Black Church at Yale Known as a Space for Worship Since 1973

Members of the Black Church at Yale, led by Pastor OrLando Yarborough III, meet at the Afro-American Cultural Center, 211 Park St., New Haven, Conn., on April 14, 2019.

The place at Yale University where generations of black students and others have joined in prayer and praise has a feel of familiarity, even in the way people talk about it.

It’s the Black Church at Yale, but everyone knows it as BCAY. It’s held Sundays during the school year at the Afro-American Cultural Center on Park Street, which everyone calls simply “the House.” And its pastor, OrLando Yarborough III, who earned his doctorate in genetics at Yale in 2010, is known as Pastor O.

BCAY, launched amid some controversy on Feb. 4, 1973, under the leadership of the Rev. Samuel Slie, who died in February at 93, is intimate and welcoming.

“I like that it’s a small group of people, that we set everything up and break everything down,” said Nana Mensah, a senior and one of two students from Ghana who was attending BCAY on Palm Sunday. “Yale being such a big place, it’s great to have a small group of people.”

“This tradition seemed more homey to me, the community,” said Naasey Arthur, a sophomore who is also from Ghana. “You know everyone, and everyone checks up on you, actually cares.”

On Palm Sunday, there were a dozen people on the second floor of the House on Park Street, including Yarborough, his wife, Dr. Rashele Yarborough, their 4-year-old daughter, Hannah, and Hannah’s grandmother, visiting from Baltimore. The Yarboroughs were trained at Church on the Rock, a nondenominational church in New Haven, and OrLando was ordained there in 2015.

OrLando Yarborough introduced the Palm Sunday service by explaining that Jesus was entering Jerusalem triumphantly, as a king would, but riding on a donkey, according to the prophecy of Zechariah. People spread palm fronds and coats in his path. Less than a week later, Jesus would be crucified by the Romans, only to rise from the dead on Easter.

“There are some who would understand who he is,” Yarborough said. “There are others who are questioning who he is and a crowd that begins to form as he comes into Jerusalem.”

Students led much of the service, including Meshach Cornelius, a first-year student from Rochester, N.Y., playing the keyboard and Jalen Parks, a senior from Flint, Mich., concluding the service with a benediction. Kalen Beacham, a junior from Dallas, led the “love assault,” when members shared positive thoughts with their neighbors.

Mensah, dressed all in white, brought a serene spirituality into the group by leading the members in a soft, repetitive song, swaying to the music.

Beacham said BCAY “resonated because it was very similar to my old church … very intimate.” He added, “My time at Yale, my time at BCAY has helped me grow as a Christian, find answers and further solidify my faith.” He said he’s also joined other groups on campus, such as the Christian Union at Yale and Yale Chi Alpha Christian Fellowship. “We even do joint services with Battell Chapel,” where the University Church in Yale worships.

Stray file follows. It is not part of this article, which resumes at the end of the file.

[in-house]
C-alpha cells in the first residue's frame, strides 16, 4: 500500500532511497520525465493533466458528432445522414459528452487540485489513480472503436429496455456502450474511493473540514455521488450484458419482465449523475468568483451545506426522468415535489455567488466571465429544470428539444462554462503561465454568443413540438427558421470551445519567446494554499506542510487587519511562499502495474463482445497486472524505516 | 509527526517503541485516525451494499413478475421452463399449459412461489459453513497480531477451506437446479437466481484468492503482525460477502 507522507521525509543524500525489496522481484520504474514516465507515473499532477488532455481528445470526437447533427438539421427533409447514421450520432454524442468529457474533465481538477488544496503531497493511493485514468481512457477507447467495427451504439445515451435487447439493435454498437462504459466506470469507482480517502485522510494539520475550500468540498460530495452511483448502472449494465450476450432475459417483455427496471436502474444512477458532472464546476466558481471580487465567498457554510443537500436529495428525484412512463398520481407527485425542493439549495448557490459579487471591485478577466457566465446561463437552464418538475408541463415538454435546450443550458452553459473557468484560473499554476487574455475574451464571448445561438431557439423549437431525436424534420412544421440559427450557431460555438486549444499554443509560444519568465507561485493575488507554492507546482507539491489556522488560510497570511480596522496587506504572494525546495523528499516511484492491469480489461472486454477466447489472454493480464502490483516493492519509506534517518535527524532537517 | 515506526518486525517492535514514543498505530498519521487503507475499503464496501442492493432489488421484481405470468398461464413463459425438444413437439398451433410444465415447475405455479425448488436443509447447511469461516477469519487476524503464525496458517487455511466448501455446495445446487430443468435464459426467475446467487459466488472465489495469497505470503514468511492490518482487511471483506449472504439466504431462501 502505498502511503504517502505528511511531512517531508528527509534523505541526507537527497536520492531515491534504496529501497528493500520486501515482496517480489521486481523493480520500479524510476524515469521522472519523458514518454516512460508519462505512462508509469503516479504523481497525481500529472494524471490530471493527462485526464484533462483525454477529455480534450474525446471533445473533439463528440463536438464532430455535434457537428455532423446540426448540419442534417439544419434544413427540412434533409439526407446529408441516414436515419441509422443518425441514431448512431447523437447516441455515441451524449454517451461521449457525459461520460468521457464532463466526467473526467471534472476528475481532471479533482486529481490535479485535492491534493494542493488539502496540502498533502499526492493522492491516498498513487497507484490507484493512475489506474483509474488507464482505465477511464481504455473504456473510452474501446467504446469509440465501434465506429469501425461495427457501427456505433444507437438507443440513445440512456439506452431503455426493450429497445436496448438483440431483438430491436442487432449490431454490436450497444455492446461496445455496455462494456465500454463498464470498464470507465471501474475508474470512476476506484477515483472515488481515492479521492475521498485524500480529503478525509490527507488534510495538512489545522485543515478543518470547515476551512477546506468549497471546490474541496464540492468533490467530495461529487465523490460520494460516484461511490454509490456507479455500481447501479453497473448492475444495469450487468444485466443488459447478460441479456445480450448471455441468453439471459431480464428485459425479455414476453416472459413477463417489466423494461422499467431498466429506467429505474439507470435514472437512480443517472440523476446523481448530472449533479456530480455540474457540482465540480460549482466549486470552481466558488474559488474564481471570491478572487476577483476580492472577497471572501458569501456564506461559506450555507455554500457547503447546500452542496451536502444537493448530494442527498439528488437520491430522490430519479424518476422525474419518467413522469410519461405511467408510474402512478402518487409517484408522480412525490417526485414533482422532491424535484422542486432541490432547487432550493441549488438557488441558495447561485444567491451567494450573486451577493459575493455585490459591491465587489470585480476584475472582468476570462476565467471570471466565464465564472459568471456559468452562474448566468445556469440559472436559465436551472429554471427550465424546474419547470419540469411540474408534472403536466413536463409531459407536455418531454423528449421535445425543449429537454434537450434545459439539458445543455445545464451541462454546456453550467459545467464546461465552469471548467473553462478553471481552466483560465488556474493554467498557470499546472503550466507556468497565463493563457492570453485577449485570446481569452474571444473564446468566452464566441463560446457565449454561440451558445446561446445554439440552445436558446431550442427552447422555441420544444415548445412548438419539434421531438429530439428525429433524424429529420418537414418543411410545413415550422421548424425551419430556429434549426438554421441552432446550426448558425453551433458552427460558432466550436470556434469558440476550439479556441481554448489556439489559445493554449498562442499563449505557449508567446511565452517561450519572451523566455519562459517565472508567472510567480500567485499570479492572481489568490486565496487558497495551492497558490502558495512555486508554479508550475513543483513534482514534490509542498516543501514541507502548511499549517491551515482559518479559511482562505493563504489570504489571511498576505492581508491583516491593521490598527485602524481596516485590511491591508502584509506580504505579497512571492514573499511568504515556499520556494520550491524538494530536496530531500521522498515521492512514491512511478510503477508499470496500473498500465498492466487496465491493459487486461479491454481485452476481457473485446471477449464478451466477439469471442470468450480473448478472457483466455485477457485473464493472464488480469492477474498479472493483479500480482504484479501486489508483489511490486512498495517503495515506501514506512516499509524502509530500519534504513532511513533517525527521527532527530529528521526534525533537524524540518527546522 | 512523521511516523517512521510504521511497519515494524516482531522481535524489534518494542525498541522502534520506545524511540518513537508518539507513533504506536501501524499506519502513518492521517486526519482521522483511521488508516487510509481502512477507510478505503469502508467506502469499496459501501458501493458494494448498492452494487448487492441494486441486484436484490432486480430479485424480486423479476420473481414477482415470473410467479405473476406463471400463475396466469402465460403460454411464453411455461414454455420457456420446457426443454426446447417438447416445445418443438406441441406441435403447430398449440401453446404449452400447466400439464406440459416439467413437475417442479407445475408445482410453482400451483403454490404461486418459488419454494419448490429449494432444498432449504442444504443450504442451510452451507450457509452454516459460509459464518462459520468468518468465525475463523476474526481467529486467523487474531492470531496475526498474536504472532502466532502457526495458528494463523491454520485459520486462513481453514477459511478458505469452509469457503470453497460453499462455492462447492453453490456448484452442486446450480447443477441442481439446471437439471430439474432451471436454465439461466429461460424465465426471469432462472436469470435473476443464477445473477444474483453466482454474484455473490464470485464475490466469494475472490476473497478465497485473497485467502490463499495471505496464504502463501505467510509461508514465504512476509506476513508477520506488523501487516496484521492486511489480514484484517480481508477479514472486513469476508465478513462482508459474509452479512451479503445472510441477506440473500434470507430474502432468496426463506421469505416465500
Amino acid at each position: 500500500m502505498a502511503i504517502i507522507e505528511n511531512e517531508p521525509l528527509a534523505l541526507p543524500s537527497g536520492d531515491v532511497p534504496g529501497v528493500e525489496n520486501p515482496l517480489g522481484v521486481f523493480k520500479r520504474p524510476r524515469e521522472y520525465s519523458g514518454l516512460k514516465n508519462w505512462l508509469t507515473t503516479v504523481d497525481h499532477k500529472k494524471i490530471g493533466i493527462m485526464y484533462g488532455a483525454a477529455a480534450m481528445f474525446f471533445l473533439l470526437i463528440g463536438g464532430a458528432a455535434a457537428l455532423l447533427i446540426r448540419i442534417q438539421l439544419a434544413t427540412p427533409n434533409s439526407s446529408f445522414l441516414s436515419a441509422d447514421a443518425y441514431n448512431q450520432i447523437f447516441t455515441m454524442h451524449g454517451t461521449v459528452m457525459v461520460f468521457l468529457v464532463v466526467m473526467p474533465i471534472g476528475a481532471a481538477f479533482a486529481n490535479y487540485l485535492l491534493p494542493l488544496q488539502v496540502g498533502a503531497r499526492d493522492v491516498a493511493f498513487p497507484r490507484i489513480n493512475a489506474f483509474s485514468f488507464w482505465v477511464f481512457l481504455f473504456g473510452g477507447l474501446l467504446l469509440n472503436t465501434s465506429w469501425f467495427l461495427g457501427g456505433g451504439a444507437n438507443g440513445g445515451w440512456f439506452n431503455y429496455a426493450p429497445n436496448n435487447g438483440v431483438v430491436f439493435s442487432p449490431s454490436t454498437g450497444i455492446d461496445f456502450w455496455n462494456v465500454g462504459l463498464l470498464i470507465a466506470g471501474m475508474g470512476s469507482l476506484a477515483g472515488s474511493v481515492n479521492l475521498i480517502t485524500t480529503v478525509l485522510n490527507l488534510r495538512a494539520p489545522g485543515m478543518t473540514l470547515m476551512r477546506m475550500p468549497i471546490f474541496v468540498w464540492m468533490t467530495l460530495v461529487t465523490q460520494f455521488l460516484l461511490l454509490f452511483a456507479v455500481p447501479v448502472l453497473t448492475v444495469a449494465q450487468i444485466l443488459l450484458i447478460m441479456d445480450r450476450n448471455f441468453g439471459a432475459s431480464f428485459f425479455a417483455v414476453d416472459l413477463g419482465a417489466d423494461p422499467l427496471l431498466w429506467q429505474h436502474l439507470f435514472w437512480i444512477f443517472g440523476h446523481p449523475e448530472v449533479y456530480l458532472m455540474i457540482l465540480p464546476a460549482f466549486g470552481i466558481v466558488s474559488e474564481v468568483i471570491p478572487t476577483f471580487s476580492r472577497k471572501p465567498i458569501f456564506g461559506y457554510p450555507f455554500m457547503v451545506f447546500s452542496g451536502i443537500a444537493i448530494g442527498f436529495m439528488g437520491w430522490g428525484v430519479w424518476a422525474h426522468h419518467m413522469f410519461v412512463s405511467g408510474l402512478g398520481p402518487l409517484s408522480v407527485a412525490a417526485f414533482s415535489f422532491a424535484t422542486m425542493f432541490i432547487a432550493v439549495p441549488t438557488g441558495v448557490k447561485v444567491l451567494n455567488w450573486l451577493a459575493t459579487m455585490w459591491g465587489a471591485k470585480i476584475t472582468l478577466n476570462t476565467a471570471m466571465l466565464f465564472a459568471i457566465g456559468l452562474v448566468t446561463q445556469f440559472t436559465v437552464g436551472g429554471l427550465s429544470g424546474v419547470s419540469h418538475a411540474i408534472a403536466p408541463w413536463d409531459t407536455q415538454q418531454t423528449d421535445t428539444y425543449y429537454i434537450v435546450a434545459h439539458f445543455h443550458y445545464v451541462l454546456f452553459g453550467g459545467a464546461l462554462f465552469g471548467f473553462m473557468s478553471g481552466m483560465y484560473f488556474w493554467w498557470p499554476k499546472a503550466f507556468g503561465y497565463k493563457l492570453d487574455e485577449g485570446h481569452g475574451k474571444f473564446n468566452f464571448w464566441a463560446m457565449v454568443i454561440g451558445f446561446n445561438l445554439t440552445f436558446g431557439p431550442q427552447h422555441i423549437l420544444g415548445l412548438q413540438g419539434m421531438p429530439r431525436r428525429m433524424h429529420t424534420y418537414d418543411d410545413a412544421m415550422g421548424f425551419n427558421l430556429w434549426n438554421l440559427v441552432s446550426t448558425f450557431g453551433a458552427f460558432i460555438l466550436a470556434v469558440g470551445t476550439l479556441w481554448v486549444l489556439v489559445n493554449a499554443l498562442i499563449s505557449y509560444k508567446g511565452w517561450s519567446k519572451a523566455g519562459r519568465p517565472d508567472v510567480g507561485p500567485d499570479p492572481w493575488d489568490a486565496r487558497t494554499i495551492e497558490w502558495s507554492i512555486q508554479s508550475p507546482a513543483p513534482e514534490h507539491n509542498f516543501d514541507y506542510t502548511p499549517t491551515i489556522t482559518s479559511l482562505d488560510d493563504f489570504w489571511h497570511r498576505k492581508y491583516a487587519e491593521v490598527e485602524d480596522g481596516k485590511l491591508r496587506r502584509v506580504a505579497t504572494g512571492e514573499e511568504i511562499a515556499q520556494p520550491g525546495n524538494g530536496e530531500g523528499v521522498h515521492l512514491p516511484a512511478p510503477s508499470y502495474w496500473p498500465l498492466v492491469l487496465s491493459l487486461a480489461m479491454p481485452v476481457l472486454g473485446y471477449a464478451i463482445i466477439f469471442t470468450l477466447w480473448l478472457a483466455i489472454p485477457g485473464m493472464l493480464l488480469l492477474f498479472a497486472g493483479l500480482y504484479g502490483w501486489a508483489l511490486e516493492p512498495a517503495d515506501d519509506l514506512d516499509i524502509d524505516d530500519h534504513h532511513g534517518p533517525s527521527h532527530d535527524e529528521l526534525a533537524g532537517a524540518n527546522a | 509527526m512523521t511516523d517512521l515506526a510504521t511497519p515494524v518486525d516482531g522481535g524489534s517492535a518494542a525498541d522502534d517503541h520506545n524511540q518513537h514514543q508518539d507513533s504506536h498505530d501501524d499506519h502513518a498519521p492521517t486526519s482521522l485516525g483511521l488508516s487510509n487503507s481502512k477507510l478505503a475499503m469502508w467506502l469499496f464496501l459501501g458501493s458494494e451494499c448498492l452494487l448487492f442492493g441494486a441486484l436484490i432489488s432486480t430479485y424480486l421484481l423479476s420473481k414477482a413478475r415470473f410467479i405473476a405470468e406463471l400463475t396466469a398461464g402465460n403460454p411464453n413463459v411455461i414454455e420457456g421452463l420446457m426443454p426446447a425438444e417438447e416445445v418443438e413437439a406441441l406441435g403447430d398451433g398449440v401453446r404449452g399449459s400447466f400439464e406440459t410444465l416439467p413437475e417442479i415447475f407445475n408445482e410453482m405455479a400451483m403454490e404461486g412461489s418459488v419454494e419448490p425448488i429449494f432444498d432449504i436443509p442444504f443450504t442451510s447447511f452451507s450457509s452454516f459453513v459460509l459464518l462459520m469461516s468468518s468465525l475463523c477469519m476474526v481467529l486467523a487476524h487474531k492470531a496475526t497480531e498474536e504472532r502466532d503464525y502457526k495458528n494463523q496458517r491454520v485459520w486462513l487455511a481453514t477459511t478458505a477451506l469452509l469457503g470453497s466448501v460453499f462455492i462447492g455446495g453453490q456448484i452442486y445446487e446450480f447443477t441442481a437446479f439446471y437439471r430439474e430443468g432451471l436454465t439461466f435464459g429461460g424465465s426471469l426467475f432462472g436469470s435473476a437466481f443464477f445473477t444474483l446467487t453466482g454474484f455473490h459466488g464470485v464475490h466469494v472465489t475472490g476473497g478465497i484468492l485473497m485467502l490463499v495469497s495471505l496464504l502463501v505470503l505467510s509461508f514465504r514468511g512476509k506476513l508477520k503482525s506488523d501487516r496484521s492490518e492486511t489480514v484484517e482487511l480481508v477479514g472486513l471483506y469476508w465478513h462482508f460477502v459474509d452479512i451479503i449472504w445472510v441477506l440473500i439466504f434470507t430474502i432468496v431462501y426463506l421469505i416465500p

‘Put that person first’

Rashele Yarborough started her sermon with the Great Commandment: “Love God with all of your insides: all of your heart, soul, strength, and love your neighbor as yourself,” she said. “God calls us to love with this ‘I’ll love you regardless’ love.”

She referred to a verse from the Letter to the Ephesians: “Therefore be imitators of God, as beloved children, and live in love, as Christ loved us and gave himself up for us, a fragrant offering and sacrifice to God.”

Then Yarborough described the parable of the good Samaritan, in which two religious Jews passed by a man lying on the side of the road, beaten and robbed. But she described in detail how a Samaritan, a man from a group that was looked down on by the Jews, stopped, tended to the man’s wounds, put him on his donkey, found an inn (because he wasn’t from that place), paid for him to be taken care of and said he would stop back and pay any additional costs.

She said a friend had said the Samaritan “left his credit card to cover incidentals.”

The lesson is that everyone is our neighbor, whether black, Muslim, Jewish, white, homeless, addicted, even racist, she said. “This agape love to which we are called is not a feeling. … It’s a pursuit, it’s an action,” Yarborough said.

Yarborough, who studied the genetics of high blood pressure and type 2 diabetes as a graduate and post-doctoral student, began co-leading a young adult group at Church on the Rock in 2004. He said the diversity of the students at BCAY leads to “not a lot of explaining but a lot of understanding … a lot of listening, through which comes more understanding.”

“We don’t have assumptions, can’t make assumptions about past experience and upbringing. … It just makes the experience rich,” he said.

Besides Sunday worship, BCAY holds Bible study and participates in worship nights with other religious groups on campus, he said. The students also will hold game nights or gather to watch a movie.

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Source: New Haven Register

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